Still, he struggles defensively in center field and is a much better fit with the glove at a corner outfield spot. The fringe double-digit home run potential then becomes more of an issue. Unless the glove improves in center, Brantley is much more of a fourth outfielder than anything else. And when trading someone like CC Sabathia, an organization obviously wants a better returning package of players than one that nets a fourth outfielder — albeit a very nice one — as the cream of the crop.

Cleveland also acquired left-hander Zach Jackson and right-hander Rob Bryson in the deal. Jackson pitched a total of 63.1 innings for the Indians in 2008 and 2009, compiling a career 6.11 ERA, before being shipped to Toronto prior to the 2010 season. Bryson is a bit more promising. The 24-year-old had a combined 2.29 ERA in the Indians’ system last year, striking out eleven batters per nine innings. He has a fastball that can touch 95-96 MPH and projects to reach the big league bullpen in the near future, so we should not simply ignore Bryson as a piece of value in this trade. At the same time, the young man projects to be a middle reliever at the big league level, so his ultimate value is limited.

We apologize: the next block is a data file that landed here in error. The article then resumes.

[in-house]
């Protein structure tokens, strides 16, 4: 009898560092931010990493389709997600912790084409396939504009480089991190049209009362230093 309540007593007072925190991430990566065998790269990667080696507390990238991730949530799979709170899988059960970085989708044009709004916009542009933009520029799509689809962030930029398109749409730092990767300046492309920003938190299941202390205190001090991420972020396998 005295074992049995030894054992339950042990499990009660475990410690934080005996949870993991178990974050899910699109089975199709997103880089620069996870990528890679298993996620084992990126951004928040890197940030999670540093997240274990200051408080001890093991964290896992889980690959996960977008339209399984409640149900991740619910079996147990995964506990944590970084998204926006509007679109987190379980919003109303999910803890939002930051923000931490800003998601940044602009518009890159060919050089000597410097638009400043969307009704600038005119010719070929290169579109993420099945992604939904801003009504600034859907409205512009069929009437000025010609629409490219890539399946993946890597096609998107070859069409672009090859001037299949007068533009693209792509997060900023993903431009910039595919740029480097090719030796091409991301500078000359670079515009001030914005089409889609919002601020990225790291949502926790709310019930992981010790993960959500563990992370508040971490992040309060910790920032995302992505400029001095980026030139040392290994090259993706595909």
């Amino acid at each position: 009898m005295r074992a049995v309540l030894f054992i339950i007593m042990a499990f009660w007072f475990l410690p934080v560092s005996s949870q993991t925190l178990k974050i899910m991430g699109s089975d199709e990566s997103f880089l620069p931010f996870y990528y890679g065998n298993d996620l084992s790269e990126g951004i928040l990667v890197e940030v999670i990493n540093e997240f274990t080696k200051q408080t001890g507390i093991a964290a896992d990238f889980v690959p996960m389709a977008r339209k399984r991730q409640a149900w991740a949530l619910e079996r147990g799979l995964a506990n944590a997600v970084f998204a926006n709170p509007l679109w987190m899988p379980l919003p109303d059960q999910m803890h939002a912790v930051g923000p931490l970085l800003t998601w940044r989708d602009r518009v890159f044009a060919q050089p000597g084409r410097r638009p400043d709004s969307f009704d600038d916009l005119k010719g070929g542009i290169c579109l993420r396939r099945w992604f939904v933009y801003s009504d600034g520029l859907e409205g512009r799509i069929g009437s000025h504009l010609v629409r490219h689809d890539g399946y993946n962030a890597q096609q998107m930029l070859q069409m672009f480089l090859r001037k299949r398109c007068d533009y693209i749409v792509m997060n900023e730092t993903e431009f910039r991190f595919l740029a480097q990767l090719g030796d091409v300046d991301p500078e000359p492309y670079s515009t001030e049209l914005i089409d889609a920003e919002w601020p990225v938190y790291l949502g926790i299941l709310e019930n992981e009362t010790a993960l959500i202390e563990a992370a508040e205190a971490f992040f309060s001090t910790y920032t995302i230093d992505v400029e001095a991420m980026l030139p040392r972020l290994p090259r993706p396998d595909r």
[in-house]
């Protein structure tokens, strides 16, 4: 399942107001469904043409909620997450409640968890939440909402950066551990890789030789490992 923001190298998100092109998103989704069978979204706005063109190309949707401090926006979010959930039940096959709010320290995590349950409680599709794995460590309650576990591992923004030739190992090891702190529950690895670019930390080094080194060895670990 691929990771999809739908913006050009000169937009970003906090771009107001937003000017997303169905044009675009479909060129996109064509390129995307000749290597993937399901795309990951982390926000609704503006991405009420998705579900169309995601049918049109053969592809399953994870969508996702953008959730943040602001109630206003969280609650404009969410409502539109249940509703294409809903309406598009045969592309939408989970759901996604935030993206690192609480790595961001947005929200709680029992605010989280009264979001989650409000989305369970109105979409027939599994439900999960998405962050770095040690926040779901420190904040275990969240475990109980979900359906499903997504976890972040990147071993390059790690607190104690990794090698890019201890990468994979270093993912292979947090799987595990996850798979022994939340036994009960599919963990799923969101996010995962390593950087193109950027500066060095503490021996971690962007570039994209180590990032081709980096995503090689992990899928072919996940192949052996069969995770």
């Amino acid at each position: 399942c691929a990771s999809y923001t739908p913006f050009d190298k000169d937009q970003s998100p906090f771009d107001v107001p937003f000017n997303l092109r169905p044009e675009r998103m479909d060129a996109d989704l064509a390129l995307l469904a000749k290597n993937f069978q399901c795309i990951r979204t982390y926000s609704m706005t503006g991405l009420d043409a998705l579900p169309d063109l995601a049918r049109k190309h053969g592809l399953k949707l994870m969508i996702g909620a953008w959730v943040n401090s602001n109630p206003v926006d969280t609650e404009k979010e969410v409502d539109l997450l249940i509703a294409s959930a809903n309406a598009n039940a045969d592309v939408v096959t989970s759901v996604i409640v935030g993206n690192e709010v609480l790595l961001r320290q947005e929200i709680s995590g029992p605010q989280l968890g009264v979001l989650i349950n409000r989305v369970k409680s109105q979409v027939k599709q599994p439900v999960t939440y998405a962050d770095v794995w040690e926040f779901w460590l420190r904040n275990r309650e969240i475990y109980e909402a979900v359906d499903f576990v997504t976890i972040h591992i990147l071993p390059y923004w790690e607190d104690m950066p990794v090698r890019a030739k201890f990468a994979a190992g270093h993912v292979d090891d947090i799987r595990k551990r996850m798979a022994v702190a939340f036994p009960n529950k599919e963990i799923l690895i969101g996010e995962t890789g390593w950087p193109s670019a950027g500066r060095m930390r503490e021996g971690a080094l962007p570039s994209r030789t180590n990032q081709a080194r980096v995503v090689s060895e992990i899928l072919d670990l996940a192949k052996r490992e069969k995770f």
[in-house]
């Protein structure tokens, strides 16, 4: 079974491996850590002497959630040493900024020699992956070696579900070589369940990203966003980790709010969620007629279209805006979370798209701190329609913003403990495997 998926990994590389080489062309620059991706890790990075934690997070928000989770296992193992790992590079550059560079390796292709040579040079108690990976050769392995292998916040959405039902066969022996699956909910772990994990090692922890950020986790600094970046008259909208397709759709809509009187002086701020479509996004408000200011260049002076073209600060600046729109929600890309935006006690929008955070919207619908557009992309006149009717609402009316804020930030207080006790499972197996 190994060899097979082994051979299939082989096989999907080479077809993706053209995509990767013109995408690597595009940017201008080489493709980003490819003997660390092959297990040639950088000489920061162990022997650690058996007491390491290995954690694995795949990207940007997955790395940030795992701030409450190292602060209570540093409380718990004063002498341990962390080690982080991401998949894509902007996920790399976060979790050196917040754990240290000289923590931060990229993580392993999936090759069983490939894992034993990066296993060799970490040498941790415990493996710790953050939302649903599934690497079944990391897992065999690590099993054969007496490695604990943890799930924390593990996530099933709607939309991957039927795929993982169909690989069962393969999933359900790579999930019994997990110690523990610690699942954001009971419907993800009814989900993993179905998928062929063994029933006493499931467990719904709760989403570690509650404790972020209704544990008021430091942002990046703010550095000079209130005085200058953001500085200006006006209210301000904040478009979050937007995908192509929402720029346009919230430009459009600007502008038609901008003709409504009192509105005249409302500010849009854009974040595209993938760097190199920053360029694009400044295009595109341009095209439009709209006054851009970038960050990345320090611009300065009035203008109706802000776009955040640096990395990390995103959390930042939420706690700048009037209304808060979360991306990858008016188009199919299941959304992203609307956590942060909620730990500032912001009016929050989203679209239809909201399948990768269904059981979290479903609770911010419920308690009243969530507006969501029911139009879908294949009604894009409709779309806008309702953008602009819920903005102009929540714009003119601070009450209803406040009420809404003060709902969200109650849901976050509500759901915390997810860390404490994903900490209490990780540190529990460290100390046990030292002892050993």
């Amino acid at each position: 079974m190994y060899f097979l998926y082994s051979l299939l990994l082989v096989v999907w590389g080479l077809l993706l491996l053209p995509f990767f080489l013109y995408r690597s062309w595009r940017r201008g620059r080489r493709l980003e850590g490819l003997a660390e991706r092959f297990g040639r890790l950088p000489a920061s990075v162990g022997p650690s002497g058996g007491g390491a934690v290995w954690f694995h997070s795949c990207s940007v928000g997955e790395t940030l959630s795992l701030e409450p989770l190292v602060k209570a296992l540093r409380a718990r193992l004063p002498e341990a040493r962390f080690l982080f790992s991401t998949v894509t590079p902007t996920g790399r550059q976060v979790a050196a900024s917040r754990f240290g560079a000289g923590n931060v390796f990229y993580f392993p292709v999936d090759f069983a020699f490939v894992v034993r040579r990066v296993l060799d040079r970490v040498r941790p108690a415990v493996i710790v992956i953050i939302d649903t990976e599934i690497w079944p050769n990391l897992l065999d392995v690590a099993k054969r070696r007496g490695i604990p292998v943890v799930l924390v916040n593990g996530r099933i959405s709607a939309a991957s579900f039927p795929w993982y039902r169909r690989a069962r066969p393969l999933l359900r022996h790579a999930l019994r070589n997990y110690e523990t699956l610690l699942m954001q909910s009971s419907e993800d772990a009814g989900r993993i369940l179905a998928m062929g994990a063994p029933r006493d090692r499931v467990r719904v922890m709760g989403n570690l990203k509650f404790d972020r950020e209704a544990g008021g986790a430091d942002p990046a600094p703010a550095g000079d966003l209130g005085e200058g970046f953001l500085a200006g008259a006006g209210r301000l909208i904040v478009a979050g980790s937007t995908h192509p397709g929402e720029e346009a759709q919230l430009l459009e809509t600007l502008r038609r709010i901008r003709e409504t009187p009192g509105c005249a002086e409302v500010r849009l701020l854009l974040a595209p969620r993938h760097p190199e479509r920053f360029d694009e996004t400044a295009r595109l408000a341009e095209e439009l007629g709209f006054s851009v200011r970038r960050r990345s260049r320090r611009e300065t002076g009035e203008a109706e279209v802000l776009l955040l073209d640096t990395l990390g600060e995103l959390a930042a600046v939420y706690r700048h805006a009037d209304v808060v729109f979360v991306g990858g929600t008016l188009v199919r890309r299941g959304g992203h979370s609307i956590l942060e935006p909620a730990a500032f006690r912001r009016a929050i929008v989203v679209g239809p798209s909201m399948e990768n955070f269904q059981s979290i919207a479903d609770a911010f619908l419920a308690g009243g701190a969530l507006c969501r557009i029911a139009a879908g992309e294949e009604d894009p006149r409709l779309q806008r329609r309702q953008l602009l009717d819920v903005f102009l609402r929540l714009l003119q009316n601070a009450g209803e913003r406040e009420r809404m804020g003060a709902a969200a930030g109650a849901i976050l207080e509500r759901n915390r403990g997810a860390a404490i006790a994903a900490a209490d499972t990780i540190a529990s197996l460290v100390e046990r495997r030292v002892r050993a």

Over three full seasons removed from this blockbuster trade, the Brewers acquired +4.6 wins and the Indians acquired a total (thus far) of -0.6 wins. The Indians still have nine years of control between LaPorta and Brantley, but neither appear destined for full-time roles at the big league level, while Bryson should be nothing more than a middle reliever.

On those numbers alone, Milwaukee looks to have come out ahead in the trade. The Sabathia trade meant more than four or five wins to the Brewers’ franchise, though. It marked an end to a 26-year postseason drought. Most of the time, when baseball fans employ the “flags fly forever” argument, they are speaking of World Series championships or even division pennants. In this case, a mere Wild Card berth sent the entire state of Wisconsin into a baseball frenzy. It marked a return to relevance in Major League Baseball.

And in some ways, for the Brewers organization, that was a win in itself.